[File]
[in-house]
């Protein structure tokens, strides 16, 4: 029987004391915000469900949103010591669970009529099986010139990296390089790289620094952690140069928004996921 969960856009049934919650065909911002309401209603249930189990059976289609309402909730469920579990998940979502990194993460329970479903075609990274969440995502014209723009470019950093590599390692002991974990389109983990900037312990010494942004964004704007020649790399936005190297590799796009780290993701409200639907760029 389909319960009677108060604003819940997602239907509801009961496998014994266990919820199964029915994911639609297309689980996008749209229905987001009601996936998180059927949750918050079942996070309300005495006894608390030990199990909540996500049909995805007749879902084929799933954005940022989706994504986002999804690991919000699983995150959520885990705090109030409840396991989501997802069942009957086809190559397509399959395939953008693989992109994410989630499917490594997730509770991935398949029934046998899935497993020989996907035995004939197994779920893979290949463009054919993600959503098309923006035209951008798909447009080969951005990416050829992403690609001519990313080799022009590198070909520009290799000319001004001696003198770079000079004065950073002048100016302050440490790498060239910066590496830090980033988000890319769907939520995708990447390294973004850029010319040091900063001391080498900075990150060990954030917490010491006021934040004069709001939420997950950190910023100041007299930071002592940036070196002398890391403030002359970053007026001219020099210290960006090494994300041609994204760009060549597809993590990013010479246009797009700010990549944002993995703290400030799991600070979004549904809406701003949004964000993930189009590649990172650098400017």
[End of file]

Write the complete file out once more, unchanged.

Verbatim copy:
[in-house]
């Protein structure tokens, strides 16, 4: 029987004391915000469900949103010591669970009529099986010139990296390089790289620094952690140069928004996921 969960856009049934919650065909911002309401209603249930189990059976289609309402909730469920579990998940979502990194993460329970479903075609990274969440995502014209723009470019950093590599390692002991974990389109983990900037312990010494942004964004704007020649790399936005190297590799796009780290993701409200639907760029 389909319960009677108060604003819940997602239907509801009961496998014994266990919820199964029915994911639609297309689980996008749209229905987001009601996936998180059927949750918050079942996070309300005495006894608390030990199990909540996500049909995805007749879902084929799933954005940022989706994504986002999804690991919000699983995150959520885990705090109030409840396991989501997802069942009957086809190559397509399959395939953008693989992109994410989630499917490594997730509770991935398949029934046998899935497993020989996907035995004939197994779920893979290949463009054919993600959503098309923006035209951008798909447009080969951005990416050829992403690609001519990313080799022009590198070909520009290799000319001004001696003198770079000079004065950073002048100016302050440490790498060239910066590496830090980033988000890319769907939520995708990447390294973004850029010319040091900063001391080498900075990150060990954030917490010491006021934040004069709001939420997950950190910023100041007299930071002592940036070196002398890391403030002359970053007026001219020099210290960006090494994300041609994204760009060549597809993590990013010479246009797009700010990549944002993995703290400030799991600070979004549904809406701003949004964000993930189009590649990172650098400017």